A Comprehensive Cherokee History

The Cherokee Tapestry: Weaving Together History, Culture, and Sovereignty
Cherokee Woman with Smokey Mountains backdrop

The Cherokee people are an indigenous group native to the southeastern United States, with their traditional homelands spanning what is now North Carolina, South Carolina, Georgia, Alabama, and Tennessee. This article aims to provide a comprehensive understanding of the Cherokee history, origins, cultural practices, and their ongoing struggle for sovereignty, incorporating both indigenous and European perspectives.

The origin and migration of the Cherokee people are topics of ongoing debate and discussion among scholars and researchers. According to Cherokee oral history, the people have always lived in the southeastern United States. Linguistic evidence suggests that the Cherokee language is part of the Iroquoian language family, indicating a likely connection with the Iroquois people of the Great Lakes region. Some theories propose that the Cherokee migrated south from the Great Lakes region around 1000-1500 CE.

Cherokee Society and Culture before European Contact

Before European contact, the Cherokee people were organized into a loose confederacy of towns, with each town governed by a local council and a chief known as a “uku”. Cherokee society was matrilineal, with clan affiliations and inheritance passed through the mother’s line. Women played crucial roles in Cherokee society, including positions of power within local councils and as key figures in agricultural practices.

The Cherokee people were primarily agriculturalists, growing crops such as corn, beans, and squash, in addition to hunting and gathering. They had a complex social and religious system, which included ceremonial dances, medicine societies, and a belief in a dualistic world of spiritual and physical realms. The Cherokee had a strong tradition of storytelling, with stories and myths passed down through generations.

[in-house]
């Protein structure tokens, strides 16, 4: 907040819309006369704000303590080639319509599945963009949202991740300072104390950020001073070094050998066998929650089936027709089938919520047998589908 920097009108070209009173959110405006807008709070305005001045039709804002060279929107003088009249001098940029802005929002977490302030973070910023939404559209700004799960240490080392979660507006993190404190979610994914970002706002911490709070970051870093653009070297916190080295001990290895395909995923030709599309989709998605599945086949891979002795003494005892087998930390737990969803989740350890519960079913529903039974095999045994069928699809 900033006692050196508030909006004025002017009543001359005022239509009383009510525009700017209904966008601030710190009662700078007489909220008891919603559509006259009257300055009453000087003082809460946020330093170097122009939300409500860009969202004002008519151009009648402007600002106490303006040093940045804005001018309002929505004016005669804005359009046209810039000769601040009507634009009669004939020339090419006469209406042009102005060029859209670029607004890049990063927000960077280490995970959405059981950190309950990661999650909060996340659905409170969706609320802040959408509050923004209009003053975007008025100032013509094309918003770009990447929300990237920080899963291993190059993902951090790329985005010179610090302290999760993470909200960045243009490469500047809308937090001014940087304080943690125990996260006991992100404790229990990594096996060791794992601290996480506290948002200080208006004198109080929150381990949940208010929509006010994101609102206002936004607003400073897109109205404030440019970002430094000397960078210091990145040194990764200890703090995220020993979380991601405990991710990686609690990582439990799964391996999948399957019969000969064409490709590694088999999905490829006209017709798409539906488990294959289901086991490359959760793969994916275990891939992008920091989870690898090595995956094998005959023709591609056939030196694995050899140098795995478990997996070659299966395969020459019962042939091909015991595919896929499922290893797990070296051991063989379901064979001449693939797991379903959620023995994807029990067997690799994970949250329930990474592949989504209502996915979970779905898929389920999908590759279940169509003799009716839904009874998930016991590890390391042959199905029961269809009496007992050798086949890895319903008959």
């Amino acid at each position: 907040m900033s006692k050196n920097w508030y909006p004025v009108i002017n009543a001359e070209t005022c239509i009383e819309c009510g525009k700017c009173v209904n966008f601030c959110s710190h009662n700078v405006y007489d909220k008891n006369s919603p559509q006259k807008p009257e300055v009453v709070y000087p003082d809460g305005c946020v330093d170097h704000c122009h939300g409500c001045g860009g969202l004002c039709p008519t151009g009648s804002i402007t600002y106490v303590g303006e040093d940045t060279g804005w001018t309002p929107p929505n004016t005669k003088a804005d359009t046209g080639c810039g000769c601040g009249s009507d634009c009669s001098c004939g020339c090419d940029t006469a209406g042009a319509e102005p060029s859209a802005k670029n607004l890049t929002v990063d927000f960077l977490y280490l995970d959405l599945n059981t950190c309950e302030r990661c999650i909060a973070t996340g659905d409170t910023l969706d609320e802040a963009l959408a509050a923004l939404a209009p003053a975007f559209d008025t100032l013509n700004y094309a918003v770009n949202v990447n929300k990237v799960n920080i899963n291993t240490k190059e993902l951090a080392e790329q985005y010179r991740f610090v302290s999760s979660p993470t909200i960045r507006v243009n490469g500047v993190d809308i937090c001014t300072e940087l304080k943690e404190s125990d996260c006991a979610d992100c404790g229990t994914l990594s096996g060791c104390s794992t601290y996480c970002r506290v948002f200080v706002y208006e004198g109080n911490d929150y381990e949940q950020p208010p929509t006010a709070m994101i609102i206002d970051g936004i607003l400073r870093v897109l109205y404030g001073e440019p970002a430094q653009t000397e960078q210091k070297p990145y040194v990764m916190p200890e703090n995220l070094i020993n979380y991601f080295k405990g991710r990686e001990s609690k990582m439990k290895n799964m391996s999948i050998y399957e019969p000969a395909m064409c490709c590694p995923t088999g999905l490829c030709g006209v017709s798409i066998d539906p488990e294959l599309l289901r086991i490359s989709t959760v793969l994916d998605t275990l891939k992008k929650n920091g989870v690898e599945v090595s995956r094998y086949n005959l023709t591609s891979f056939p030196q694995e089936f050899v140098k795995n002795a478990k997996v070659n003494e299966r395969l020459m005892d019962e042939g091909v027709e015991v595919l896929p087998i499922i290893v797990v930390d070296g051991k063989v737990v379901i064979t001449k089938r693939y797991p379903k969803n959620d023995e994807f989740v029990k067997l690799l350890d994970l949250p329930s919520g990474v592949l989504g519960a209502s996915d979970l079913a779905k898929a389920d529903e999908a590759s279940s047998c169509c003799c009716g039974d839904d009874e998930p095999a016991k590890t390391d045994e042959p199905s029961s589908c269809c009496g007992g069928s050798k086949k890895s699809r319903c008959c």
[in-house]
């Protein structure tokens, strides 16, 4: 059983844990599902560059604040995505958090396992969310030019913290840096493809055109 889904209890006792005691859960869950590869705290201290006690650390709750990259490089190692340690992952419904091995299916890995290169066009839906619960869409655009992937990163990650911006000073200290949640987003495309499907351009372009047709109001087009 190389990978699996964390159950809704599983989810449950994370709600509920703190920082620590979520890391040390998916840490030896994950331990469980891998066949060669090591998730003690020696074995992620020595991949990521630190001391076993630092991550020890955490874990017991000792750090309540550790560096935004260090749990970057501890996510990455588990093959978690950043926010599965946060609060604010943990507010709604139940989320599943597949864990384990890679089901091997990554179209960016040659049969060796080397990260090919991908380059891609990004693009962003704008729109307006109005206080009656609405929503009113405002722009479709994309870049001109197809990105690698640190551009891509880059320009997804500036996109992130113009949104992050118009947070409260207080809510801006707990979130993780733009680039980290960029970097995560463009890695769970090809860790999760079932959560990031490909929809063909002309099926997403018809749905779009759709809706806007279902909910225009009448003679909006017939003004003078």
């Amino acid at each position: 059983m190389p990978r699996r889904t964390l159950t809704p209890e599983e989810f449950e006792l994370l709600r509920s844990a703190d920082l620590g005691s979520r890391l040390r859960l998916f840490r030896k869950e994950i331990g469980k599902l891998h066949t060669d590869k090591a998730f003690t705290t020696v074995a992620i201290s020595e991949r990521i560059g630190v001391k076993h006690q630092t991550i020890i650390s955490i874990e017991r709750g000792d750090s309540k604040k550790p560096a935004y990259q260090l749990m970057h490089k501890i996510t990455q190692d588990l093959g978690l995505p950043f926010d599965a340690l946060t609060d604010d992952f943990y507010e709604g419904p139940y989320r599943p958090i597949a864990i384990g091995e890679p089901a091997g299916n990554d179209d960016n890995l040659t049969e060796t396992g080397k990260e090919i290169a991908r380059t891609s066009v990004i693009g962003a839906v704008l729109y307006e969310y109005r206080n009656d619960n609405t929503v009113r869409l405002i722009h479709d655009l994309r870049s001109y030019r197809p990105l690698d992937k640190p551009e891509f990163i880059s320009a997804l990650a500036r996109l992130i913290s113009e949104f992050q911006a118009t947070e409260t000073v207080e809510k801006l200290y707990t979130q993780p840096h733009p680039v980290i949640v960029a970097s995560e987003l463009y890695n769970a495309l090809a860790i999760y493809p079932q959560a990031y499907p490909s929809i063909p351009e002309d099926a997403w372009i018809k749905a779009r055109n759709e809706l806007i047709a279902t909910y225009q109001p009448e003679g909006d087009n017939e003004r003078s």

The Impact of European Colonization on the Cherokee People

European colonization had a profound impact on the Cherokee people. Contact with Europeans, beginning with Spanish explorers in the 16th century and later English colonists, brought new diseases, technology, and trade goods to the Cherokee people. Epidemics of smallpox and other European diseases decimated the Cherokee population, while the introduction of guns and metal tools altered traditional ways of life.

As European settlers encroached on Cherokee lands, the Cherokee were forced into a series of treaties and land cessions, resulting in the loss of much of their ancestral homelands. The Cherokee were also influenced by European religious and political ideas, with some Cherokee leaders advocating for the adoption of European-style government and Christianity. Despite these external pressures, the Cherokee people demonstrated resilience and adaptability in maintaining their cultural practices and identity.

The Role of the Cherokee in the American Revolution

During the American Revolution (1775-1783), the Cherokee found themselves caught between the American colonists and the British Crown. While some Cherokee leaders sought neutrality, others allied with the British, hoping to stem the tide of American settlement on Cherokee lands.